Comfortable and Furious

Uncut Gems

From acclaimed filmmakers Josh and Benny Safdie comes an electrifying crime thriller about Howard Ratner (Adam Sandler), a charismatic New York City jeweler always on the lookout for the next big score. When he makes a series of high-stakes bets that could lead to the windfall of a lifetime, Howard must perform a precarious high-wire act, balancing business, family, and encroaching adversaries on all sides, in his relentless pursuit of the ultimate win.

The Safdie Brothers have now cemented themselves as the newest auteurs of their generation. I usually hesitate to use the word auteur but to hell with that because it’s true. Uncut Gems has all the staples of a Safdie film. Razor sharp and profanity laden dialogue, a retro synth score, psychedelic and paranoid depictions of New York City life and most importantly; a nerve wracking, against the clock and nail biting approach to storytelling.

I was lucky enough to get tickets to an early encore screening at the New York Film Festival in October where I met one half of the directing duo, Benny Safdie, and saw the film months in advance which is always special. But enough on that, here are my thoughts.

With each Safdie film I’ve seen, I feel like I’ve sweated off three years. Not since Sam Peckinpah, has a filmmaker, or in this case filmmaker(s), put you through the wringer as much. With their earlier feature Heaven Knows What (2014) and the highly acclaimed a24 film Good Time, the Safdie’s have created highly intense original cinema that I feel audiences have been craving for. Now, with their newest film Uncut Gems, the Safdies still haven’t ditched their fondness of intense and city set style; in fact, they’ve doubled down on it. Uncut Gems is one of the most frantic and uncomfortable films I’ve ever seen.

Judd Hirsch, Eric Bogosian, Keith Williams Richards, and Tommy Kominik in Uncut Gems (2019)

The story is very personal to the brothers, Josh and Benny, who have been developing the story of Howard, a jeweler in the diamond district, for just about ten years. Howard is played with a pulsating energy by Adam Sandler in a career best performance (step aside Punch Drunk Love and the Meyerowitz Stories). It would be impossible to praise Uncut Gems without a mention of Sandler’s unhinged performance. Howard is the newest entry in a long line of insane and self-destructive characters in the Safdie catalog.

Just like Robert Pattinson’s Connie Nikas in Good Time, Sandler’s Howard Ratner is a man that just seems to make all the wrong choices and we just get to sit back (or on the edge of our seats) and watch them screw up. The Safdies throw everything at poor Howard. Constant threats from loan sharks and criminals pestering him for their money, being thrown out of a coked up party with The Weekend, getting his most valued opal rock “taken” by NBA star Kevin Garnett and being thrown into a fountain after being punched in the nose.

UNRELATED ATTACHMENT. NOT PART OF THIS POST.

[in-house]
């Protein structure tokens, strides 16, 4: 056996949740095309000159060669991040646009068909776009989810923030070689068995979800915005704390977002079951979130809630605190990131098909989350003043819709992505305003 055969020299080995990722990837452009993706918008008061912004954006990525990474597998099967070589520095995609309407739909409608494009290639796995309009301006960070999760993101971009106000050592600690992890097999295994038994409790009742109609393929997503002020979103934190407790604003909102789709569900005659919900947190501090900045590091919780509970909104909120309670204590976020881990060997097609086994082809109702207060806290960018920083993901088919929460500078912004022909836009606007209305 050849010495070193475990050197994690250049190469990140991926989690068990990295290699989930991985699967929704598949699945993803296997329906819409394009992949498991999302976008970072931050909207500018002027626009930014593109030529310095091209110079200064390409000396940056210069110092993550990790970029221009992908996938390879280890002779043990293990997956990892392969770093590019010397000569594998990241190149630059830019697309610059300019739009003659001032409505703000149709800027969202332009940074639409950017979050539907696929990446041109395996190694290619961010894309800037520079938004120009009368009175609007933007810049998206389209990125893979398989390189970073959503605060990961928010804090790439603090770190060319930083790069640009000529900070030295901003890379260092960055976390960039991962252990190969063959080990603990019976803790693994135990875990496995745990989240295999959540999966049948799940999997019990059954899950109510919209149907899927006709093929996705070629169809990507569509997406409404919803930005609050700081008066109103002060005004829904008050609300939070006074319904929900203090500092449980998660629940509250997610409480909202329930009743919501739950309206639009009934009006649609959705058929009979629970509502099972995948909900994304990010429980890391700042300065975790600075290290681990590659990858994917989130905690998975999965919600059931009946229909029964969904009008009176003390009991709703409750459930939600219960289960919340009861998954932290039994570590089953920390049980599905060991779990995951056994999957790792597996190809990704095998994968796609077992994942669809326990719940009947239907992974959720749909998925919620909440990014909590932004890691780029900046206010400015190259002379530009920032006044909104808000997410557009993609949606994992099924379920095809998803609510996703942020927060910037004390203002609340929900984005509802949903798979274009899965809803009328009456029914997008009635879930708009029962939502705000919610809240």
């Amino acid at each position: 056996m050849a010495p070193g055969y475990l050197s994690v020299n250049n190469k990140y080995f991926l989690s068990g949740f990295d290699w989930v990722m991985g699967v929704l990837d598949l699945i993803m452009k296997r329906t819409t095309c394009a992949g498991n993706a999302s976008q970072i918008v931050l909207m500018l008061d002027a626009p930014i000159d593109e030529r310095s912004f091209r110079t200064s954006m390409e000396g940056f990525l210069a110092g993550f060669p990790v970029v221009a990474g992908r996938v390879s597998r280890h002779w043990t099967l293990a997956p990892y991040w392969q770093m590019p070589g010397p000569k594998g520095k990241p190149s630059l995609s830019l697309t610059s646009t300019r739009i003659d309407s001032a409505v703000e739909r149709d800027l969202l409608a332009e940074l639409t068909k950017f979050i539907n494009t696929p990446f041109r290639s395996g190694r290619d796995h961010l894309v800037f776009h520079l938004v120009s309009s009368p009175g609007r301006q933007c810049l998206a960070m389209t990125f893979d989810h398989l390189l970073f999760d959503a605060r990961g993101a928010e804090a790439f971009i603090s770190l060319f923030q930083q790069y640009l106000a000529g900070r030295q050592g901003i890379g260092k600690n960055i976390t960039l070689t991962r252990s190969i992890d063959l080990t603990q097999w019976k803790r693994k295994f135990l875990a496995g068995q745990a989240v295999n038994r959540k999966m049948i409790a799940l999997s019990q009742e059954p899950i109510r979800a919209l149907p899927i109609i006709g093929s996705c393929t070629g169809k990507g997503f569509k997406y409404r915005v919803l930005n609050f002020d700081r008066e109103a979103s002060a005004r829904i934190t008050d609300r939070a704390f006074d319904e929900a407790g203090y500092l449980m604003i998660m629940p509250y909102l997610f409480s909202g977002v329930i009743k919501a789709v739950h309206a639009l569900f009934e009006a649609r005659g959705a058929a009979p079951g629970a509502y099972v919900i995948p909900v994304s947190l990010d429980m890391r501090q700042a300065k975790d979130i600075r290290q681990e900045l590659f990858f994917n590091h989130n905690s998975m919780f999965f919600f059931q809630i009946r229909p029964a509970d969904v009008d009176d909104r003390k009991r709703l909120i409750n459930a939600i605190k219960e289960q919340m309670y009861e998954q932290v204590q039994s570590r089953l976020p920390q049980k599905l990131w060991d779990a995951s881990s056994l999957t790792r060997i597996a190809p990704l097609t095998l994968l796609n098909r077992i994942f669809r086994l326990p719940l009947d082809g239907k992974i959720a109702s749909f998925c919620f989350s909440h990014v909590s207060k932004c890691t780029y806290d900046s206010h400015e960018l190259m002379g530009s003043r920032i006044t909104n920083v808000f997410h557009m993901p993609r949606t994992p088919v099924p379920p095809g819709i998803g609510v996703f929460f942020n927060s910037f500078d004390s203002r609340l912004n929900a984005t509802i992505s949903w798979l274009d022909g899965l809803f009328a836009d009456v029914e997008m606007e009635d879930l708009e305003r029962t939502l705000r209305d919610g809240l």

Everything goes wrong for Howard. All these moments are like a line of dominoes. And yes, by the end of Uncut Gems the line of dominoes will all topple down. It’s the haunting image of Sandler’s face, after an hour of getting beaten and mentally pulverized, with bloodshot and blackened eyes, dried up blood, caked up around his nose as he grins at the screen with a maniacal sadness. It’s so hard to feel bad for this man. He knows he’s digging his own grave with only a 1% chance of climbing out and winning. Yet, he’s perhaps the most sympathetic character in the film.

While Adam Sandler is the anchor, the film is backed up by stellar performances. The budding character actor Lakeith Stanfield and debut’s from Julia Fox and Kevin Garnett (surprisingly excellent) make a lasting impression.

What I found very interesting about Uncut Gems was the work of cinematographer Darius Khondji. At times, the camera was placed hundreds of feet away or perched up in odd locations, making me feel even more distanced from the film as it dove right into madness. Scenes that would be usually shot in a medium close up here were captured in an extreme wide and this created a whole new atmosphere that made it distinct from other films being released today.

Inside 'Uncut Gems': A Cosmic Score In A Frantic Film | Texas ...

Like in Good Time, Oneohtrix Point Never composed the film’s score. He seems to perfectly understand the Safdie’s aesthetic. His score retains the jittery synth style of Good Time but this time around it seems more akin to Vangelis at times. In a way, the music reflects the film itself; Uncut Gems is the most operatic film the Safdie’s have made. Obviously their budget is larger than their previous efforts but the scope of the film is doubled. The music would fit futuristic skyscrapers and hovering cars but here it’s played over the grimy streets of New York.

It’s no wonder Martin Scorsese is the executive producer here. Uncut Gems embodies the style Scorsese made so famous in his heyday (although is he even out of his heyday?). Uncut Gems joins the ranks of films like Mean Streets in its gritty portrayal of city life and how it allows us to observe first hand the violence inflicted by and upon its characters. In fact, I’d say Sandler’s performance as Howard recalls glimmers of Robert De Niro’s performance as Johnny Boy, the ill fated but lovable hoodlum up to his knees in debt. He’s a likable and charming man who just lives in the moment, making every wrong choice as they come, hurling at him. I have an affinity for Johnny Boy just like I have an affinity for Howard. By why, god why are they the way they are?

Rating: 9.4/10

Rated R for violence, strong language, and brief sexual content. Also lots of gambling and synthesizer music that will give you a heart attack.

Running time: 2 hours 15 minutes.



, , ,